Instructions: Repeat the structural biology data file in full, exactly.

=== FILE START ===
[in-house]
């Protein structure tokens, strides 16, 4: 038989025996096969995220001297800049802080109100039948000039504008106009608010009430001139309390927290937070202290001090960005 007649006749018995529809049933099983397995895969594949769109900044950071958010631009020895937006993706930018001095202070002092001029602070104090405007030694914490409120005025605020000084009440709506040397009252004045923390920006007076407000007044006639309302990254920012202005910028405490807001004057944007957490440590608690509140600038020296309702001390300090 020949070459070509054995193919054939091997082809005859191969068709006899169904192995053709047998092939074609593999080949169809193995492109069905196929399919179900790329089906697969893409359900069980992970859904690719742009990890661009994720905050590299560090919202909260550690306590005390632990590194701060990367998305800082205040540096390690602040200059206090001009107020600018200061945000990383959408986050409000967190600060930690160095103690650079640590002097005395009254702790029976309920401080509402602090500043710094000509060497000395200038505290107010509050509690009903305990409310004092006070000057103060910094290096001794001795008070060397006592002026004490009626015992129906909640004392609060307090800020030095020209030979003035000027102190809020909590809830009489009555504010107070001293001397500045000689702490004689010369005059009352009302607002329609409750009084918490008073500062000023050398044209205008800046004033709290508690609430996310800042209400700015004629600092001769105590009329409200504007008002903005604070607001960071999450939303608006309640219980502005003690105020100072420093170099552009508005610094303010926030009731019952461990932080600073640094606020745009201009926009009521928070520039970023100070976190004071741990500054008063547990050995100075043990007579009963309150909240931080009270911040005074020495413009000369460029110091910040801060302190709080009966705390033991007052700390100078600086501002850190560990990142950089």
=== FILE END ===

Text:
[in-house]
């Protein structure tokens, strides 16, 4: 038989025996096969995220001297800049802080109100039948000039504008106009608010009430001139309390927290937070202290001090960005 007649006749018995529809049933099983397995895969594949769109900044950071958010631009020895937006993706930018001095202070002092001029602070104090405007030694914490409120005025605020000084009440709506040397009252004045923390920006007076407000007044006639309302990254920012202005910028405490807001004057944007957490440590608690509140600038020296309702001390300090 020949070459070509054995193919054939091997082809005859191969068709006899169904192995053709047998092939074609593999080949169809193995492109069905196929399919179900790329089906697969893409359900069980992970859904690719742009990890661009994720905050590299560090919202909260550690306590005390632990590194701060990367998305800082205040540096390690602040200059206090001009107020600018200061945000990383959408986050409000967190600060930690160095103690650079640590002097005395009254702790029976309920401080509402602090500043710094000509060497000395200038505290107010509050509690009903305990409310004092006070000057103060910094290096001794001795008070060397006592002026004490009626015992129906909640004392609060307090800020030095020209030979003035000027102190809020909590809830009489009555504010107070001293001397500045000689702490004689010369005059009352009302607002329609409750009084918490008073500062000023050398044209205008800046004033709290508690609430996310800042209400700015004629600092001769105590009329409200504007008002903005604070607001960071999450939303608006309640219980502005003690105020100072420093170099552009508005610094303010926030009731019952461990932080600073640094606020745009201009926009009521928070520039970023100070976190004071741990500054008063547990050995100075043990007579009963309150909240931080009270911040005074020495413009000369460029110091910040801060302190709080009966705390033991007052700390100078600086501002850190560990990142950089």